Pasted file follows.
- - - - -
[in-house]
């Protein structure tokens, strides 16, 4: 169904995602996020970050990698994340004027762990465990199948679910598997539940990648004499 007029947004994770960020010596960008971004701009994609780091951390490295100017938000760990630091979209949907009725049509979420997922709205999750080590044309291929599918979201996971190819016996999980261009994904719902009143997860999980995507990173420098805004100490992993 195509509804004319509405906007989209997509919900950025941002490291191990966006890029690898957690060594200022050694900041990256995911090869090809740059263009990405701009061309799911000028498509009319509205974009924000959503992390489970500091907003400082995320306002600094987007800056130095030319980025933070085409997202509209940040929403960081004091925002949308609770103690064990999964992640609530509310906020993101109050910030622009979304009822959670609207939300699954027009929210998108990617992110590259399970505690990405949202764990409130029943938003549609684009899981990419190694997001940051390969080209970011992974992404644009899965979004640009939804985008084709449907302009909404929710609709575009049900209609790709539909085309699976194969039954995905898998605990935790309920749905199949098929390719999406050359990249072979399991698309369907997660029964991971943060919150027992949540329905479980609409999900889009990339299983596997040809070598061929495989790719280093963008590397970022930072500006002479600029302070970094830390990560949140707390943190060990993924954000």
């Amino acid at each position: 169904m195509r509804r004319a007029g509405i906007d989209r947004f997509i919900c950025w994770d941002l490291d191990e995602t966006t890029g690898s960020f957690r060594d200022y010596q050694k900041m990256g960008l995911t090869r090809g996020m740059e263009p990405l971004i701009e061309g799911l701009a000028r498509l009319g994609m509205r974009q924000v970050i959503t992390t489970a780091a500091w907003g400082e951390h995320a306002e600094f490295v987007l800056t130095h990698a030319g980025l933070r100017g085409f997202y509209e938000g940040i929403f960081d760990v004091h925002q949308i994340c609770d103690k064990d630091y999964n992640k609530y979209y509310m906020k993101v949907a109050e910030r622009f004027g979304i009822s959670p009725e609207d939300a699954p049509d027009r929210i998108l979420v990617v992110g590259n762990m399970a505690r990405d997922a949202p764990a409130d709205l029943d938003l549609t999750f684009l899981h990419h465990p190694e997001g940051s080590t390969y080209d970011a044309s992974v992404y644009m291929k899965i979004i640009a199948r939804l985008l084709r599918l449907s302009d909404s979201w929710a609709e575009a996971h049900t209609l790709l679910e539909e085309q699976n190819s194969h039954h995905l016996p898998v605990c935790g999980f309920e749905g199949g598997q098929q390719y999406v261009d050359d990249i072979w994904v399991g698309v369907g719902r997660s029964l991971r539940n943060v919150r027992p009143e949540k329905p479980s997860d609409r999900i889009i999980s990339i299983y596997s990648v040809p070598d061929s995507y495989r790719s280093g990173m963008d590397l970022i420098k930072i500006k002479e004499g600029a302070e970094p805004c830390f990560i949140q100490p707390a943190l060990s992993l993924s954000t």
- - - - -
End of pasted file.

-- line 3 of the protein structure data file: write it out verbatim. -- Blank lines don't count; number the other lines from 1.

């Amino acid at each position: 169904m195509r509804r004319a007029g509405i906007d989209r947004f997509i919900c950025w994770d941002l490291d191990e995602t966006t890029g690898s960020f957690r060594d200022y010596q050694k900041m990256g960008l995911t090869r090809g996020m740059e263009p990405l971004i701009e061309g799911l701009a000028r498509l009319g994609m509205r974009q924000v970050i959503t992390t489970a780091a500091w907003g400082e951390h995320a306002e600094f490295v987007l800056t130095h990698a030319g980025l933070r100017g085409f997202y509209e938000g940040i929403f960081d760990v004091h925002q949308i994340c609770d103690k064990d630091y999964n992640k609530y979209y509310m906020k993101v949907a109050e910030r622009f004027g979304i009822s959670p009725e609207d939300a699954p049509d027009r929210i998108l979420v990617v992110g590259n762990m399970a505690r990405d997922a949202p764990a409130d709205l029943d938003l549609t999750f684009l899981h990419h465990p190694e997001g940051s080590t390969y080209d970011a044309s992974v992404y644009m291929k899965i979004i640009a199948r939804l985008l084709r599918l449907s302009d909404s979201w929710a609709e575009a996971h049900t209609l790709l679910e539909e085309q699976n190819s194969h039954h995905l016996p898998v605990c935790g999980f309920e749905g199949g598997q098929q390719y999406v261009d050359d990249i072979w994904v399991g698309v369907g719902r997660s029964l991971r539940n943060v919150r027992p009143e949540k329905p479980s997860d609409r999900i889009i999980s990339i299983y596997s990648v040809p070598d061929s995507y495989r790719s280093g990173m963008d590397l970022i420098k930072i500006k002479e004499g600029a302070e970094p805004c830390f990560i949140q100490p707390a943190l060990s992993l993924s954000t």